There is no concrete reason, astrological explanation nor mathematical hypothesis why 1968 should have been such a dominating season for pitchers. There are, however, a few educated guesses:
--Pitching coaches. "Collectively, the game was going in a new direction," said Denny McLain, who won 31 games for the Detroit Tigers. "The professionals had real major league pitching coaches, rather than just the managers' buddies. Johnny Sain (with the Tigers) was around at that time, and so was Sid Hudson (with the Washington Senators). These guys knew pitching and how to get the job done."
--The strike zone. Willie Mays said umpires were making it bigger.
--The stadiums. "You got at least two parks in our league that ought to be outlawed," Curt Flood of the St. Louis Cardinals told Time magazine that year. "In San Francisco, the wind blows 90 m.p.h. in your face. In Los Angeles, the park is so big, you've got to play golf--hit the ball, go get it and hit it again."
Yet, the wind still blows at Candlestick Park, and the fences didn't come in at Dodger Stadium until 1973, and then only 5 feet at the most, and there has yet to be a repeat of '68.
Will there ever be?
"I don't think so, because you don't have that style of pitcher anymore," said Don Drysdale, the star of the Dodgers' staff 20 years ago. "The other reason is the programming of today's baseball is not on starting and complete games. You're talking basically starters--(Juan) Marichal, McLain, (Bob) Gibson, Drysdale, (Sandy) Koufax (who retired in 1966). Today, it's, 'If you give me five or six innings, we'll take care of it after that.' There's a completely different mentality in the game today."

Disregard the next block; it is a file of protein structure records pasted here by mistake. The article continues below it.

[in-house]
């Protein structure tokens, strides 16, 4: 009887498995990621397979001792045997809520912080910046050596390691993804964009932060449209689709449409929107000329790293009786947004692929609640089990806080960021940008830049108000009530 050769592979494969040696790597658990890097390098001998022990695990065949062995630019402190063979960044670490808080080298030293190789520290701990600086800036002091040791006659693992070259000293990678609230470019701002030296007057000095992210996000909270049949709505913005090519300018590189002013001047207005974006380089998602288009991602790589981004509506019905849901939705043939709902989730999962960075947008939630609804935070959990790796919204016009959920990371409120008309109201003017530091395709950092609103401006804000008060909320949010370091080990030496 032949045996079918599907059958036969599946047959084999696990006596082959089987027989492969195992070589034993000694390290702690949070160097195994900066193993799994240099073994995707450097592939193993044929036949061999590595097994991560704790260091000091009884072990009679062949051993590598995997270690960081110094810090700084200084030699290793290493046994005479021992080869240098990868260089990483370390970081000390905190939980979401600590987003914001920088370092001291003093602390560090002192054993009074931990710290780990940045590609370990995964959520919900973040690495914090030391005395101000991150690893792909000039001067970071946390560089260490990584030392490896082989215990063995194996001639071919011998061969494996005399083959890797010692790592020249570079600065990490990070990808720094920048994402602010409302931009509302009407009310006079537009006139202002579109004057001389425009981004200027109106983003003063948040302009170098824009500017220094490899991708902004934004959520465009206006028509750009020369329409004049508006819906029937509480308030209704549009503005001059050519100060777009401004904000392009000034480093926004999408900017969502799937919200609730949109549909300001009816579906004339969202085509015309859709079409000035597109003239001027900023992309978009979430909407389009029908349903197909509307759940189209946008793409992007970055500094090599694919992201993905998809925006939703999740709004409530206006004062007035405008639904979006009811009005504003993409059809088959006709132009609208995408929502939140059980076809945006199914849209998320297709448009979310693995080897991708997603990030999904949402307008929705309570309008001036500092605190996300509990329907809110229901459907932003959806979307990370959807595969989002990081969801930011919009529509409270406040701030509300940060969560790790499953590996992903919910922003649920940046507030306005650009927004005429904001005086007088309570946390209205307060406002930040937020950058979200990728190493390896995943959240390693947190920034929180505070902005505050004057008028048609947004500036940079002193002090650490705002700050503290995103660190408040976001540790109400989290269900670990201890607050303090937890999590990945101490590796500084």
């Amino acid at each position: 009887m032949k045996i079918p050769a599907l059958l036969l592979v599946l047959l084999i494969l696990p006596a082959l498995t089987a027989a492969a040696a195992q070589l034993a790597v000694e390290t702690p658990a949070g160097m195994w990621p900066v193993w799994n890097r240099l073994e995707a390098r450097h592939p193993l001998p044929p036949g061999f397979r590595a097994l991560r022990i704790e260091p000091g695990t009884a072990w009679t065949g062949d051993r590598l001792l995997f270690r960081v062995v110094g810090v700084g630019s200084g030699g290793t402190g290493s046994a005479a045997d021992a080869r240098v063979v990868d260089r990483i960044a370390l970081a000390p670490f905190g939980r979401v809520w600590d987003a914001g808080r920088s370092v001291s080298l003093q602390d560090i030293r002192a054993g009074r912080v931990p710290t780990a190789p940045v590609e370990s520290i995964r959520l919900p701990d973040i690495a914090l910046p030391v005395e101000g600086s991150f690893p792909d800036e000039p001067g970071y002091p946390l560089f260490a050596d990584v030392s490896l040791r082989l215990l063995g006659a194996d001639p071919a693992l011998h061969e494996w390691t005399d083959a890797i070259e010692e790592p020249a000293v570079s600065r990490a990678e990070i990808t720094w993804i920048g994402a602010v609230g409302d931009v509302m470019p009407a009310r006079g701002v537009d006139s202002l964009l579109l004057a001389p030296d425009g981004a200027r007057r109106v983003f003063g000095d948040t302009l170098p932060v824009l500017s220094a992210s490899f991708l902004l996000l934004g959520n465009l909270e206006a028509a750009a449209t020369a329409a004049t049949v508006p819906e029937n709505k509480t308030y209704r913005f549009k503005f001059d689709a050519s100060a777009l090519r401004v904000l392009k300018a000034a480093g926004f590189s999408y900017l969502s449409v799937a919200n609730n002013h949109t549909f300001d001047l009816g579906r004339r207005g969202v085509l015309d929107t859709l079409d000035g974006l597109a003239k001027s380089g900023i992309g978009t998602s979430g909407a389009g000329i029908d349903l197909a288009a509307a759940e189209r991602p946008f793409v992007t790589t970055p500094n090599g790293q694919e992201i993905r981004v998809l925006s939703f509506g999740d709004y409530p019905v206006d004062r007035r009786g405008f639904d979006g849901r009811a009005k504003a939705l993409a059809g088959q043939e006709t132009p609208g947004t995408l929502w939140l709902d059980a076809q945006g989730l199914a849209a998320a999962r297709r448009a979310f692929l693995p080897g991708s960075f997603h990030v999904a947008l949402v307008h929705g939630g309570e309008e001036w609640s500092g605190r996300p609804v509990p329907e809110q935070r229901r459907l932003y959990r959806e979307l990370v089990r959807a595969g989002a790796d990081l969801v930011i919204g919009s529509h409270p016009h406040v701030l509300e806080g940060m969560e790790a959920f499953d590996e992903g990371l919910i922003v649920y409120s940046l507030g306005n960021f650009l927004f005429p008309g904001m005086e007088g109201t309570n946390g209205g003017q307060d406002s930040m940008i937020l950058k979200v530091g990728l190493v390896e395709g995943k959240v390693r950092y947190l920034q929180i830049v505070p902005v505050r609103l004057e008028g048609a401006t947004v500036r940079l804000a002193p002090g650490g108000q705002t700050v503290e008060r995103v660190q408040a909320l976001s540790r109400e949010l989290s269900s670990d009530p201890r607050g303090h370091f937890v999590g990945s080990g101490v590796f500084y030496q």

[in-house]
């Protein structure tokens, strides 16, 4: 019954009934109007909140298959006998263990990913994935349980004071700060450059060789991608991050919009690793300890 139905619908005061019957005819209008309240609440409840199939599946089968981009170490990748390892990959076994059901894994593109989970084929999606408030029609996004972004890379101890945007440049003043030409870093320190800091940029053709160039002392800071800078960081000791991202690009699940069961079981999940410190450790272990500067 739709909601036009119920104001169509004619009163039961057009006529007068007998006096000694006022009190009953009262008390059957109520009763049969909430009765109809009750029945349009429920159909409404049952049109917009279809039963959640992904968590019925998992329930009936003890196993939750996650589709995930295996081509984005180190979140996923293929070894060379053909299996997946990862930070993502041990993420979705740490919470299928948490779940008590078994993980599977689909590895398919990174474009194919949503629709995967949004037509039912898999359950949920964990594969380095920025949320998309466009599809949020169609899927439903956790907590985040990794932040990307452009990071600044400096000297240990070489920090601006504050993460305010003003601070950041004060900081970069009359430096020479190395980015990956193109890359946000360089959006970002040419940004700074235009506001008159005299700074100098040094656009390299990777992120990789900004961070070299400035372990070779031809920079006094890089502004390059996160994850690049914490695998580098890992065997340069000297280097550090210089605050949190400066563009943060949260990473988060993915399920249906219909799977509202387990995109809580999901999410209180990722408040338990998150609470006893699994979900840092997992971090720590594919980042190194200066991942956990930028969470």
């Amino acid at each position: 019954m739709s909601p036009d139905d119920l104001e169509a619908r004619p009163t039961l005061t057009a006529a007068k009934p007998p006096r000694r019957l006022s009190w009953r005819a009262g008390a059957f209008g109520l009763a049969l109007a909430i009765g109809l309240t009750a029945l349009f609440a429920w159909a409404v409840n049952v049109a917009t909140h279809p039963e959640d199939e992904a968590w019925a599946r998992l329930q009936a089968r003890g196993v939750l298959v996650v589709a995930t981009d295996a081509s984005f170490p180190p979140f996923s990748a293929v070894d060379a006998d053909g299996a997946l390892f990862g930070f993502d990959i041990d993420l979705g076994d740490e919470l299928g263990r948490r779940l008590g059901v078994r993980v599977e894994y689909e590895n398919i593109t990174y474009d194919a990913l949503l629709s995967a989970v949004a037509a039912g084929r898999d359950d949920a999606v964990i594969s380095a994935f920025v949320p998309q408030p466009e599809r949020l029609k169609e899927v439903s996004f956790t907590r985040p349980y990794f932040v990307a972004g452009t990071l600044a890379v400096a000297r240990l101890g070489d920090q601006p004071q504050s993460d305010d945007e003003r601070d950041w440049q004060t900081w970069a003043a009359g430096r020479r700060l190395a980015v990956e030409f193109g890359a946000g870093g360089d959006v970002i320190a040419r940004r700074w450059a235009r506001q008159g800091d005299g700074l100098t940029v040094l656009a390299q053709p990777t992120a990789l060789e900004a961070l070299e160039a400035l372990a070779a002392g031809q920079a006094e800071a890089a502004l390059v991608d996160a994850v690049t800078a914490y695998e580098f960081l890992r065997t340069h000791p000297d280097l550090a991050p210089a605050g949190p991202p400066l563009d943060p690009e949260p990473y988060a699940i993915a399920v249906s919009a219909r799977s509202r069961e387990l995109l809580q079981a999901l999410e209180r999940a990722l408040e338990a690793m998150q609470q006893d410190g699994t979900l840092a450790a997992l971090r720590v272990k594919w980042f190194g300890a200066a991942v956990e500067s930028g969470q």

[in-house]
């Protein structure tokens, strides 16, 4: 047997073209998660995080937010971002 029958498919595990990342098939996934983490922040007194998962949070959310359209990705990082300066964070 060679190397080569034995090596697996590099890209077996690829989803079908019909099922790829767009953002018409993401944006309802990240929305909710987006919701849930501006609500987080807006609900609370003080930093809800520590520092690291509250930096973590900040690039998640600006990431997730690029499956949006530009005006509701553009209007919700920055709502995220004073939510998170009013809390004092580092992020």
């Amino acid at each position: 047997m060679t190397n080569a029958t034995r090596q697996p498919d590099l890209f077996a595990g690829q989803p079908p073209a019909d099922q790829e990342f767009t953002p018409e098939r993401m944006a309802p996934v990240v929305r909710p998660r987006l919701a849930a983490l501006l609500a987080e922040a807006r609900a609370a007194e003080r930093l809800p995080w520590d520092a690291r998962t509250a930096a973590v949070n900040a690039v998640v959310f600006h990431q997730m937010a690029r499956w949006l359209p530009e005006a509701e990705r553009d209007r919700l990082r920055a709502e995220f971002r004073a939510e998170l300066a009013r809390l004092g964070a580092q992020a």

But, he added, anything is possible, even someone breaking his record of 58 scoreless innings.
"I think it's approachable," Drysdale said. "If you've got anything on the ball and if they expand again, why, hell, someone may do 88 innings. The talent's diluted. . . . There are 240 more players in the major leagues today than when I played. If you went back to two eight-team leagues, you'd have some great play. But they're talking about expanding again now, so through expansion it's approachable. Anything can happen through expansion.
"I believe hitting and pitching goes in cycles. I will say that from 1969, everything they've done since (was) to legislate, really, against pitching. I think it's a well-kept secret. No one will admit to it, but baseball, the hierarchy, would rather see runs scored than they would a good 1-0 or 2-1 pitching duel.
"They'll deny it, but they're denying it because of the public-relations factor. They can't come out publicly and say, 'We are trying to legislate against pitching, we want more offense.' If they said that, it would almost be to the point of where they would lose all credibility. But it's being done that way, it's quite obvious."
The most immediate legislation in 1968 was to lower the mound the next season from 15 inches to 10. But, Gibson pointed out, that really only hurt pitchers who threw with a straight overhand motion.
Theories, all. The only facts are the numbers, and those are the best barometer of what took place 20 years ago: The earned-run average in the National League has risen from 2.99 in 1968 to 3.58 in 1978 to 4.08 in 1987; in the American League from 2.98 to 3.77 to 4.46. During the same 20-year span, batting averages have increased from .230 to .265 in the American and from .243 to .261 in the National.